Fri April 22, 2011
Top Morning Stories For April 22, 2011
Fire in Wimberley
Two homes are on fire in Wimberley. The Hays County Sheriff's office says the fire is in the 2100 block of Flite Acres Road east of Ranch Road 12. The Sheriff’s office says the fire is currently contained to the two properties, though with wildfires burning across the state people are concerned about any fires right now. It’s not clear yet how the fire started. The Wimberley Fire Department is responding as well as several other agencies.
Fort Hood Has a New Leader
Fort Hood has a new commanding general. Lieutenant General Don Campbell took over during a ceremony yesterday on post. Campbell is coming from Fort Knox, Kentucky, but he’s worked at Fort Hood before. He’s replacing Lieutenant General Bob Cone. Lt. Gen. Cone is taking command of the Army’s Training and Doctrine Command at Fort Monroe in Virginia.
1 Student Caught For Steroid Use
Just one high school student tested positive for performance enhancing drugs in the latest round of steroid testing in Texas. The University Interscholastic League released the results of last fall's tests on Thursday. 2,083 students were tested at 135 schools.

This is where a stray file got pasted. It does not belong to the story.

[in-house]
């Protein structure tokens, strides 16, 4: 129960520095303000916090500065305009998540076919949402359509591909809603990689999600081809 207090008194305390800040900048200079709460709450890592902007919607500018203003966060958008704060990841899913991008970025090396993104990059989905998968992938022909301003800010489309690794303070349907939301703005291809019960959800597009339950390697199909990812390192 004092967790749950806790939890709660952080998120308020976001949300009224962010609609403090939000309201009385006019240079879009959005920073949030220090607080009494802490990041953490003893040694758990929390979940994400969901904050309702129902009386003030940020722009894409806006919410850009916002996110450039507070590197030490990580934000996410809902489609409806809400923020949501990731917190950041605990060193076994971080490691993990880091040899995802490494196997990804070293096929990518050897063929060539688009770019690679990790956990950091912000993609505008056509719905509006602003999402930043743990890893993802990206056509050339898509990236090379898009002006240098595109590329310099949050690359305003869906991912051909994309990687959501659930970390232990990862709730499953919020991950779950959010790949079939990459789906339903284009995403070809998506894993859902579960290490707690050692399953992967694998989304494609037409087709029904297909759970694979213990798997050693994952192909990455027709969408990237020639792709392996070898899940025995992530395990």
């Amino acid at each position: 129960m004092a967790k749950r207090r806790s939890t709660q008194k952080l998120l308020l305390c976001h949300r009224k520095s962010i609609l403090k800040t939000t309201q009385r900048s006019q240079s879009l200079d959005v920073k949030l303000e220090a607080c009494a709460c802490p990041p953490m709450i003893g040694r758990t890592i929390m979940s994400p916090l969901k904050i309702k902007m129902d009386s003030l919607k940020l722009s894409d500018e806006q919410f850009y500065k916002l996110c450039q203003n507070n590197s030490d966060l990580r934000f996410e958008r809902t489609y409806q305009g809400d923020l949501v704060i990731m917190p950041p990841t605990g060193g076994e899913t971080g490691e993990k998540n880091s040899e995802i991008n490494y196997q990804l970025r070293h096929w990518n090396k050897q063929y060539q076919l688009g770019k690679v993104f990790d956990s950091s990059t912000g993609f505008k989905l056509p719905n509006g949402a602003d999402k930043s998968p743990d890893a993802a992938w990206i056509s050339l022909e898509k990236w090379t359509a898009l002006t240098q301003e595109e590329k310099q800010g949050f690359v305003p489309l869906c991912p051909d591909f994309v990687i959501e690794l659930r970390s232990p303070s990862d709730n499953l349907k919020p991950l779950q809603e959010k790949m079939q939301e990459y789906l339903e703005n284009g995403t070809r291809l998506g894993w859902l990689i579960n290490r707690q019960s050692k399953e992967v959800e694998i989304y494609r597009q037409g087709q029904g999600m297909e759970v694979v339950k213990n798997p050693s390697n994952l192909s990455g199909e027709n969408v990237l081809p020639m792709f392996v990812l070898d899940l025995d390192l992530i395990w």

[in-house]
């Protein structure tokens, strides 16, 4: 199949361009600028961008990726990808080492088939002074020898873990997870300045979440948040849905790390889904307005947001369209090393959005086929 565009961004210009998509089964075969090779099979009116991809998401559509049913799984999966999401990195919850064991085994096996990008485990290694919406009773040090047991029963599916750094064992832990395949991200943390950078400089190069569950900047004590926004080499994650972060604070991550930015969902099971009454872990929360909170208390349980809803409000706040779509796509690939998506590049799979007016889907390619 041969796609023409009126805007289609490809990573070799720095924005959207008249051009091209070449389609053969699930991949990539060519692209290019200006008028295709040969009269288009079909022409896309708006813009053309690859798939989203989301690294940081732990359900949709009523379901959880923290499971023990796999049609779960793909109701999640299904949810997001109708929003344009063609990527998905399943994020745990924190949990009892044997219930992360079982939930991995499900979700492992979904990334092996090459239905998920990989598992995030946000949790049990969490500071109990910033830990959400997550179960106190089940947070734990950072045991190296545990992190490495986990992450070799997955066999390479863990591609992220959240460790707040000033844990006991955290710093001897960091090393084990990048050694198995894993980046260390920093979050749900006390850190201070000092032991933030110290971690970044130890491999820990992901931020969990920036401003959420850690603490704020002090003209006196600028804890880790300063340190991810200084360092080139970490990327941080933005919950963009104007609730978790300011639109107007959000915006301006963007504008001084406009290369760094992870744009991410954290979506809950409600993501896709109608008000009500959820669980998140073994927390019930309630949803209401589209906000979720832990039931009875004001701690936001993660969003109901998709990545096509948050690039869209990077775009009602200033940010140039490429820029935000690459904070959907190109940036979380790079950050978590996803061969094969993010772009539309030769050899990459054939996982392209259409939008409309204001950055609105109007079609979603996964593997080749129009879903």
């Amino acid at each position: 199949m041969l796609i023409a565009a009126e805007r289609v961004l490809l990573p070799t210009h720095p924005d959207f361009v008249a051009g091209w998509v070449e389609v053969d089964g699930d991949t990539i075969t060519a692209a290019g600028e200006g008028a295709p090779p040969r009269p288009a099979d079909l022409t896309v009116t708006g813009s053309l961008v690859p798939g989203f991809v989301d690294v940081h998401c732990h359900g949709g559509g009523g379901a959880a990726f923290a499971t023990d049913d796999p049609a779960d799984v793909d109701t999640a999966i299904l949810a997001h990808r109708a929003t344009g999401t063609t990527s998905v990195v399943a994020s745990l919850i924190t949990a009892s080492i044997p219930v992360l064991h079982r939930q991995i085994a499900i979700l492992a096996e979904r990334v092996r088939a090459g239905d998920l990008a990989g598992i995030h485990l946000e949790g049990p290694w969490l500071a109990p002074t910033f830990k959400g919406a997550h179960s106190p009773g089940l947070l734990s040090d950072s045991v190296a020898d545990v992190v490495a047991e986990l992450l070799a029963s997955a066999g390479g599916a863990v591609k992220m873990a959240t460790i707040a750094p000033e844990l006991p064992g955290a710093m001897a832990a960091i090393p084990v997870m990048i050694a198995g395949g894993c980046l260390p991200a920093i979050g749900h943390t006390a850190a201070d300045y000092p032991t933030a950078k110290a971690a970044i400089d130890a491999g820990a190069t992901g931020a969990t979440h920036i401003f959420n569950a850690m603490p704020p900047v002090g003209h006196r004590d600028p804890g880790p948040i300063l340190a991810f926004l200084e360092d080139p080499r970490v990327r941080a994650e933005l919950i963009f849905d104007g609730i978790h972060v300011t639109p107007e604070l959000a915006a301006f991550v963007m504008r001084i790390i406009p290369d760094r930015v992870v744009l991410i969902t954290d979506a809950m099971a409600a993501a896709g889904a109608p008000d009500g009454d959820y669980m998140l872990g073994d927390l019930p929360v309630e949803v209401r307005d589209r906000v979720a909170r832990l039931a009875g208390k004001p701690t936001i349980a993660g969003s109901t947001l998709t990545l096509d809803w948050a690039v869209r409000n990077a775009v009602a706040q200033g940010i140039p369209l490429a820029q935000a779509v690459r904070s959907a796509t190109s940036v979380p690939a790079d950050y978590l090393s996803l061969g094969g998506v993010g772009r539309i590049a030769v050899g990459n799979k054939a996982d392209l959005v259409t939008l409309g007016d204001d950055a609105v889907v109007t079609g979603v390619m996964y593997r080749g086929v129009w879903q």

Football was the most tested sport for guys, soccer for girls. State lawmakers are debating whether to continue the steroid testing program. Some argue it's not worth the cost, especially while lawmakers are making deep budget cuts.
City Picks One Recycling Company...For Now
The Austin City Council voted yesterday to have Balcones Resources handle 60 percent of the city's single stream recycling program. The way things stand now the city would split its recycling deal with two companies. As the Austin American-Statesman reports, the second deal hasn't been hammered out:
The council unanimously agreed to sign a 20-year deal with Balcones Resources to sort, bundle and sell 60 percent of Austin's recyclables at a plant the company plans to build in northeast Austin.
The council then asked city staffers to negotiate the final details of a 20-year contract with Texas Disposal Systems to process up to 40 percent of Austin's recyclables. The council will vote on that contract next week, and could refuse to sign a deal with that company if the negotiations — now in their seventh month — fizzle out.